Pickle Robots says that Dill’s approach to the box unloading task is unique in a couple of ways. First, it can handle messy trailers filled with a jumble of boxes of different shapes, colors, sizes, and weights. And second, from the get-go it’s intended to work under human supervision, relying on people to step in and handle edge cases.
Pickle’s “Dill” robot is based around a Kuka arm with up to 30 kg of payload. It uses two Intel L515s (Lidar-based RGB-D cameras) for box detection. The system is mounted on a wheeled base, and after getting positioned at the back of a trailer by a human operator, it’ll crawl forward by itself as it picks its way into the trailer. We’re told that the rate at which the robot can shift boxes averages 1600 per hour, with a peak speed closer to 1800 boxes per hour. A single human in top form can move about 800 boxes per hour, so Dill is very, very fast. In the video, you can see the robot slow down on some packages, and Pickle CEO Andrew Meyer says that’s because “we probably have a tenuous grasp on that package. As we continue to improve the gripper, we will be able to keep the speed up on more cycles.”
While the video shows Dill operating at speed autonomously, the company says it’s designed to function under human supervision. From the press release: “To maintain these speeds, Dill needs people to supervise the operation and lend an occasional helping hand, stepping in every so often to pick up any dropped packages and handle irregular items.” Typically, Meyer says, that means one person for every five robots depending on the use case. Although if you have only one robot, it’ll still require someone to keep an eye on it. A supervisor is not occupied with the task full-time, to be clear. They can also be doing something else while the robot works—although the longer a human takes to respond to issues the robot may have, the slower its effective speed will be. Typically, the company says, a human will need to help out the robot once every five minutes when it’s doing something particularly complex. But even in situations with lots of hard-to-handle boxes resulting in relatively low efficiency, Meyer says that users can expect speeds exceeding 1000 boxes per hour.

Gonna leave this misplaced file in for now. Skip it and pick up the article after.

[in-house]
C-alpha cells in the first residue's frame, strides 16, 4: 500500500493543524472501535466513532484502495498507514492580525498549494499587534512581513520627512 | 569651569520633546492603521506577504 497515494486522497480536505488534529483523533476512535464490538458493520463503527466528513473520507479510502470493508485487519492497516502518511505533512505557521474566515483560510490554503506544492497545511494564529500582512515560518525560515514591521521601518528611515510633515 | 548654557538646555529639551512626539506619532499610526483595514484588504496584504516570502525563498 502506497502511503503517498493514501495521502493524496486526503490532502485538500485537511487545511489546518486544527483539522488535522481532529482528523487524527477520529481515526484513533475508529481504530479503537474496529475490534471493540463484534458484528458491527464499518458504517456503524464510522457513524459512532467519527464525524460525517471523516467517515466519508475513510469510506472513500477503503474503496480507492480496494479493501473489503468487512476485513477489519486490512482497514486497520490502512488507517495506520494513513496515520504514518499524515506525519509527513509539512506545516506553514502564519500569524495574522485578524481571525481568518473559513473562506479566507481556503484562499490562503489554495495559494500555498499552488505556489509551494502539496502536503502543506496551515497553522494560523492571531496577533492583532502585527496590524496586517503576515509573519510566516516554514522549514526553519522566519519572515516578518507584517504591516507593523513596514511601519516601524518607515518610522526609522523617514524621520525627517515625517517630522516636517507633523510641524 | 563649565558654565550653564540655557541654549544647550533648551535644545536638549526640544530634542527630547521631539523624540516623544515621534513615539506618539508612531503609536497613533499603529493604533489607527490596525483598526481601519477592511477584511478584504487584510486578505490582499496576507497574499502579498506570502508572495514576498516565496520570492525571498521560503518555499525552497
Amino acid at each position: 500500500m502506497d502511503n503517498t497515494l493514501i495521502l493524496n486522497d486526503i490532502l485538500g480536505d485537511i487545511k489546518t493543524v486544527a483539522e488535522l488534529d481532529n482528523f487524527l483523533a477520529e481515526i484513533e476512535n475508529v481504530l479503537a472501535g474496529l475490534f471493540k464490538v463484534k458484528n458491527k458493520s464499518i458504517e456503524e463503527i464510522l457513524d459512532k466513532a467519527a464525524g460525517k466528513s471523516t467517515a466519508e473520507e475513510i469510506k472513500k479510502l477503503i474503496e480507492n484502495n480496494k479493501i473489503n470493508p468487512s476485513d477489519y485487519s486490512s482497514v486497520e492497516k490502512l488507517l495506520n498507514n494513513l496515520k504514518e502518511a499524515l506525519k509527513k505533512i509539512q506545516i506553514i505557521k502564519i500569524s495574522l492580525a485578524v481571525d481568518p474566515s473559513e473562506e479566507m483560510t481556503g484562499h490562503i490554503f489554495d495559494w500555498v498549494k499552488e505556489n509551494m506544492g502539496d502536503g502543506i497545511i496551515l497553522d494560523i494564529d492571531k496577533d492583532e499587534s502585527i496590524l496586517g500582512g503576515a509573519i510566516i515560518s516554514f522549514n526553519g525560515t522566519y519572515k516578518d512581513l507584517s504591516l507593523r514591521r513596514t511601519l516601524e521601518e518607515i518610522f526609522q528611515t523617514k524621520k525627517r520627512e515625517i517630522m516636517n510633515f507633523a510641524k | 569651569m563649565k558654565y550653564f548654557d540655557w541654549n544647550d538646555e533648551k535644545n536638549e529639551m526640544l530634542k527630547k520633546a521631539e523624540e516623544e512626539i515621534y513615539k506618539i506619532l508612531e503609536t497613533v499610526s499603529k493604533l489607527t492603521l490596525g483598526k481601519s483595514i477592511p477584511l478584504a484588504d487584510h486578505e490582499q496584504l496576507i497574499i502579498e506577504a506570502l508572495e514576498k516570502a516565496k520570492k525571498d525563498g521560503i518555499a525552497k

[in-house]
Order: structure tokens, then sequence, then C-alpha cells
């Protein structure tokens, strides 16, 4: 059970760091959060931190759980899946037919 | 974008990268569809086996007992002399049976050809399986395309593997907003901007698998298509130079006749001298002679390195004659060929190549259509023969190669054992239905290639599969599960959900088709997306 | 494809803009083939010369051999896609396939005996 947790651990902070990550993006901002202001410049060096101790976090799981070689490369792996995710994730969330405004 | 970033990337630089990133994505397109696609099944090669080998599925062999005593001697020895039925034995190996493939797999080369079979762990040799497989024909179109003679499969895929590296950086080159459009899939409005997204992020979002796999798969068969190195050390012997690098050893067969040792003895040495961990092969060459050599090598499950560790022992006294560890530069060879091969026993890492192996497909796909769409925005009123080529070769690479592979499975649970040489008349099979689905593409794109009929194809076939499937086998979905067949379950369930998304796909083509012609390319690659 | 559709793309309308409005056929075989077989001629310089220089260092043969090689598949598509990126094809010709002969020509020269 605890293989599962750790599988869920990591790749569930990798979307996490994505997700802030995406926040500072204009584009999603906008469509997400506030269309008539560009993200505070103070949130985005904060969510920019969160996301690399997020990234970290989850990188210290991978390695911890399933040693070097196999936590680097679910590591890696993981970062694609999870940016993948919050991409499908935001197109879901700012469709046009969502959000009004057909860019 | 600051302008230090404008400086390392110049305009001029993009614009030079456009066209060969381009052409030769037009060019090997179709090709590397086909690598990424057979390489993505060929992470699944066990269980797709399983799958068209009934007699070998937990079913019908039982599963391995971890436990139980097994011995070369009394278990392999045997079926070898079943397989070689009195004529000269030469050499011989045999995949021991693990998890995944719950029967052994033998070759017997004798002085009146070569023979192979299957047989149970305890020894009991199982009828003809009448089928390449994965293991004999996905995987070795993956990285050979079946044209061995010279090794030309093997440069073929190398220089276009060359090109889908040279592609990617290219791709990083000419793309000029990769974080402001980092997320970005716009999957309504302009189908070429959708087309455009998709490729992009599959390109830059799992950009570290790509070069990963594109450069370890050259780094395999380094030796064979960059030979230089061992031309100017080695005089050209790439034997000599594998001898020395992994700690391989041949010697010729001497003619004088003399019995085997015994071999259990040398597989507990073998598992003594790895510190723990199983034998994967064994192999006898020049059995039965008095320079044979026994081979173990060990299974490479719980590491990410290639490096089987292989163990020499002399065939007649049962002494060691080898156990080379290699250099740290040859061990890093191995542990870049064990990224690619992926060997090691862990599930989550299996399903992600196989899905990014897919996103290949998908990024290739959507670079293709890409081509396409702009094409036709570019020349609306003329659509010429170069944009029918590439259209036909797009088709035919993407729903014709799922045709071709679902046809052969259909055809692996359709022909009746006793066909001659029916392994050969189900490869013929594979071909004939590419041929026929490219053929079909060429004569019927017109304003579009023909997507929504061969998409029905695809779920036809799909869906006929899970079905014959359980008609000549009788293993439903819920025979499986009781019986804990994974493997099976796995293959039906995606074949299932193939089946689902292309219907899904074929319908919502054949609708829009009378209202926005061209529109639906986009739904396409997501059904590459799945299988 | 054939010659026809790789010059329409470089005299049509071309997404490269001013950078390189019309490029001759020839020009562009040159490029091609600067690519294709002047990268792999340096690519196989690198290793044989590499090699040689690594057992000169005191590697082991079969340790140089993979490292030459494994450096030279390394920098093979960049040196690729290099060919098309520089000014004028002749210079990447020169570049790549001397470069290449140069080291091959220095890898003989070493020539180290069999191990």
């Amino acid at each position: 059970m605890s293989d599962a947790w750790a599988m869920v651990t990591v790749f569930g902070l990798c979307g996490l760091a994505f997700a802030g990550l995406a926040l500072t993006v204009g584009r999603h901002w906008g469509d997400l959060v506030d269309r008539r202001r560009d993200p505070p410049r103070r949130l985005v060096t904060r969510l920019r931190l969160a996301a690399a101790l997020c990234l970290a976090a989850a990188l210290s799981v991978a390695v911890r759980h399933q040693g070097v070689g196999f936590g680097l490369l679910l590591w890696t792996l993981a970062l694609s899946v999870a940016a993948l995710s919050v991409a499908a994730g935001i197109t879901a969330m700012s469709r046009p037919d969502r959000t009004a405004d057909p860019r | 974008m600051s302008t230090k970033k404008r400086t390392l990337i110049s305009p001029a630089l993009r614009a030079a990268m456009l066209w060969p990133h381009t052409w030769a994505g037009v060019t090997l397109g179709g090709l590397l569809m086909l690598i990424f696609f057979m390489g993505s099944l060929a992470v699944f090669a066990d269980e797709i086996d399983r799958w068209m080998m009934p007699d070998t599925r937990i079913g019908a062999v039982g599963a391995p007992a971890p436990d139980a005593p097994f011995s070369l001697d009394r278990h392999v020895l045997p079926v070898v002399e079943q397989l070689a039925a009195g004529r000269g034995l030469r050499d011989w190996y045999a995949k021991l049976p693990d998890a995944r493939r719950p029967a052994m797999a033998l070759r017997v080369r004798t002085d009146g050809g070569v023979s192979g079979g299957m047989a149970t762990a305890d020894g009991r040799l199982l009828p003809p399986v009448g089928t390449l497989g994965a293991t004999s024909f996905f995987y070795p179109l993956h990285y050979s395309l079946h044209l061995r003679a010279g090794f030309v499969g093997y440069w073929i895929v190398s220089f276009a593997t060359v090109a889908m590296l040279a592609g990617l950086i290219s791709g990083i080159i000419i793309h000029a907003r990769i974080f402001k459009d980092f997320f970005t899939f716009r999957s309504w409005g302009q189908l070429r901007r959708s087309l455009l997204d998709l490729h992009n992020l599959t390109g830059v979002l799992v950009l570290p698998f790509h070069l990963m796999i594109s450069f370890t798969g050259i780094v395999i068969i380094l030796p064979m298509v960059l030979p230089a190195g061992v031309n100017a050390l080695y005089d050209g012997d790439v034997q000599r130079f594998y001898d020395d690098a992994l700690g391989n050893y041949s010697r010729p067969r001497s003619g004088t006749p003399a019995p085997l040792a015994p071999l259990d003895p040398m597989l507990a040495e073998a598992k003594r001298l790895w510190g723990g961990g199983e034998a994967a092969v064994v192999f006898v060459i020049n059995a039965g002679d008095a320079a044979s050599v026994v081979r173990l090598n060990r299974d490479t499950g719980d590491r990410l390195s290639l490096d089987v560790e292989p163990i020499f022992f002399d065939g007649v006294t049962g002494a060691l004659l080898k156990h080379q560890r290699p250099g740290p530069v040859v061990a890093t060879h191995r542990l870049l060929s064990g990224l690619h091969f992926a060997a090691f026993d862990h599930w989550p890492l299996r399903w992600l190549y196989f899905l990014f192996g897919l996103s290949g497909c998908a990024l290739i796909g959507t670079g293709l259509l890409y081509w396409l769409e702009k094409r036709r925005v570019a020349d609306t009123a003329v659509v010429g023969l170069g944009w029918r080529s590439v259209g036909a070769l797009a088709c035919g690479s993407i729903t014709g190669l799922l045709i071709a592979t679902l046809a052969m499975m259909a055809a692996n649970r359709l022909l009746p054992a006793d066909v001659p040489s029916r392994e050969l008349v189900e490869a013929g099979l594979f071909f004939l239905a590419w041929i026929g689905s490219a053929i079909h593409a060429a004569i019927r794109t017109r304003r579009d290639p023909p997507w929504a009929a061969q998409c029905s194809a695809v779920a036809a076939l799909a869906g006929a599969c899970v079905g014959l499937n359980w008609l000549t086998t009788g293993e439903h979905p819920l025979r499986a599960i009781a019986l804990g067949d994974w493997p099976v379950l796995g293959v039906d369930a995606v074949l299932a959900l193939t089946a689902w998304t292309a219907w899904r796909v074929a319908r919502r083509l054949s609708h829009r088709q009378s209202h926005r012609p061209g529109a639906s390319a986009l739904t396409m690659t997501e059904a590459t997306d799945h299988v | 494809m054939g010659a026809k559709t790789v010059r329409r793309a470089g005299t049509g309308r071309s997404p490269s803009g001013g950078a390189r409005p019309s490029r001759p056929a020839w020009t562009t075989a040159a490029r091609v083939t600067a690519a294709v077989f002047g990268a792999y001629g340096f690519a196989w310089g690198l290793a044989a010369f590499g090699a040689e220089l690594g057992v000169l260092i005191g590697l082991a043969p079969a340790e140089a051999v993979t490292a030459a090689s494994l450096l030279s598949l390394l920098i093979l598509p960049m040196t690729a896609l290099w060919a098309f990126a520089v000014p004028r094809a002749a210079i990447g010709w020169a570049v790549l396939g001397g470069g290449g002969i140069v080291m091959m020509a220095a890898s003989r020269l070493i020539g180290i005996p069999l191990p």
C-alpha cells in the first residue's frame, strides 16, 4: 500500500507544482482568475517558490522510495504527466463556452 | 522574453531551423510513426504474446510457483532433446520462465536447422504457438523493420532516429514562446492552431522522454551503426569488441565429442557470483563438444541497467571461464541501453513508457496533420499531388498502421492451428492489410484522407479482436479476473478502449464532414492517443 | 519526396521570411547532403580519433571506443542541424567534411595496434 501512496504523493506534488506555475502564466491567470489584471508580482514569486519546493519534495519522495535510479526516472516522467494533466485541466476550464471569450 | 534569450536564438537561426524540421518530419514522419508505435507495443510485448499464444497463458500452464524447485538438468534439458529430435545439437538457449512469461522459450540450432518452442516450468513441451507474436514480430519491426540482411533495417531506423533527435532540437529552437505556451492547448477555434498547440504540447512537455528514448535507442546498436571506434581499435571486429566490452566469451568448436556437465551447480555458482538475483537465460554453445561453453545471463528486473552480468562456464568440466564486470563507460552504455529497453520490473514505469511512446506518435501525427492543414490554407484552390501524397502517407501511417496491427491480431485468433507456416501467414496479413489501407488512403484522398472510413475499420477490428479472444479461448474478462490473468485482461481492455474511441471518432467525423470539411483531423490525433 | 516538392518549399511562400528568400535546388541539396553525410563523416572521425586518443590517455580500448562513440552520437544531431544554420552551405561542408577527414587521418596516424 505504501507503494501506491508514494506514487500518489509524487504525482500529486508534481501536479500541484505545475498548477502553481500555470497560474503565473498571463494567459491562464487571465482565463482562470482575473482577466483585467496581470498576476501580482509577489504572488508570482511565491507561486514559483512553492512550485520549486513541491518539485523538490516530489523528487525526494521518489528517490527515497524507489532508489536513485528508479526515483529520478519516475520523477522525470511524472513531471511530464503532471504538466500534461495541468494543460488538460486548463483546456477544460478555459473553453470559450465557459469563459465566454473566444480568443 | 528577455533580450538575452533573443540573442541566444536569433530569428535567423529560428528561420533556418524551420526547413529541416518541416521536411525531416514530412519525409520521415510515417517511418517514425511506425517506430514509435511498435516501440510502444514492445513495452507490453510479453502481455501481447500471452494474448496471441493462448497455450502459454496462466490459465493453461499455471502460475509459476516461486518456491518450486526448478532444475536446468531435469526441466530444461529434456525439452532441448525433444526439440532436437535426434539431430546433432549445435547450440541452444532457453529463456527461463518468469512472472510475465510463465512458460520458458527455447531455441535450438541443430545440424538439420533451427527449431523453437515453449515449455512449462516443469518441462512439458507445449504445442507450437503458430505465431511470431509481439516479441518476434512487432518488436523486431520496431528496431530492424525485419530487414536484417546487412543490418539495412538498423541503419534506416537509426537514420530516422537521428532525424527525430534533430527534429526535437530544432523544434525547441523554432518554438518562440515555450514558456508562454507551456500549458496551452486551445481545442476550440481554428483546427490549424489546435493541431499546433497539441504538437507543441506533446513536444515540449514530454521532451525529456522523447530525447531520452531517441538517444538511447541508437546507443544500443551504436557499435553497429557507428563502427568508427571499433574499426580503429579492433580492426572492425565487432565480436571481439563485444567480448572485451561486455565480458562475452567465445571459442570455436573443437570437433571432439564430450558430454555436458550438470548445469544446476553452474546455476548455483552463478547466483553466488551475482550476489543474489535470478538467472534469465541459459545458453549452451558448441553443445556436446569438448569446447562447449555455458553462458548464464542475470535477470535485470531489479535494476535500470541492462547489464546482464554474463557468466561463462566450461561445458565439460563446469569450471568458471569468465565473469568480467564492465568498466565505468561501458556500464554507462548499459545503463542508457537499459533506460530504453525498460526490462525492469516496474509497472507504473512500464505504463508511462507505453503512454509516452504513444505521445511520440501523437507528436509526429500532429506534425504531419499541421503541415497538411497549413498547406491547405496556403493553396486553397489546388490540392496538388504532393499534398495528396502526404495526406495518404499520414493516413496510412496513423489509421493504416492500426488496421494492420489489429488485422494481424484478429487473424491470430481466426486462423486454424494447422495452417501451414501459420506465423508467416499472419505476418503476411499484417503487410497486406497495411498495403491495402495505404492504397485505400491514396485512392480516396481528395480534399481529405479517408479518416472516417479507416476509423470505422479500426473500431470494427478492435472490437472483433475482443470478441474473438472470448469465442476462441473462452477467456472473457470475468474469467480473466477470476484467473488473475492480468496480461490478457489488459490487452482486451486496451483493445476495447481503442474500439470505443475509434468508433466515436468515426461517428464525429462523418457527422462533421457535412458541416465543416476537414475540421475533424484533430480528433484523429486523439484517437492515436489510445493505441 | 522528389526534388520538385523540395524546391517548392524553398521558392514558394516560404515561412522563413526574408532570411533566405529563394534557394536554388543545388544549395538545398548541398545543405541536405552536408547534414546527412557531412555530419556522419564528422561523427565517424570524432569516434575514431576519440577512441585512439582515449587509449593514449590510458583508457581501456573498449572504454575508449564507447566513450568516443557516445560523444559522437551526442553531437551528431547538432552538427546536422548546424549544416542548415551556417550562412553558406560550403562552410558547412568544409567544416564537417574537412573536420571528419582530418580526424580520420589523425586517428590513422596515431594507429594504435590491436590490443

Photo: Pickle Robots
Pickle Robots’ gripper, which includes a high contact area suction system and a retractable plate to help the robot quickly flip boxes.
From Pickle Robots’ video, it’s fairly obvious that the comparison that Pickle wants you to make is to Boston Dynamics’ Stretch robot, which has a peak box moving rate of 800 boxes per hour. Yes, Pickle’s robot is twice as fast. But it’s also a unitasker, designed to unload boxes from trucks, and that’s it. Focusing on a very specific problem is a good approach for robots, because then you can design a robot that does an excellent job of solving that problem, which is what Pickle has done. Boston Dynamics has chosen a different route with Stretch, which is to build a robot that has the potential to do many other warehouse tasks, although not nearly as optimally.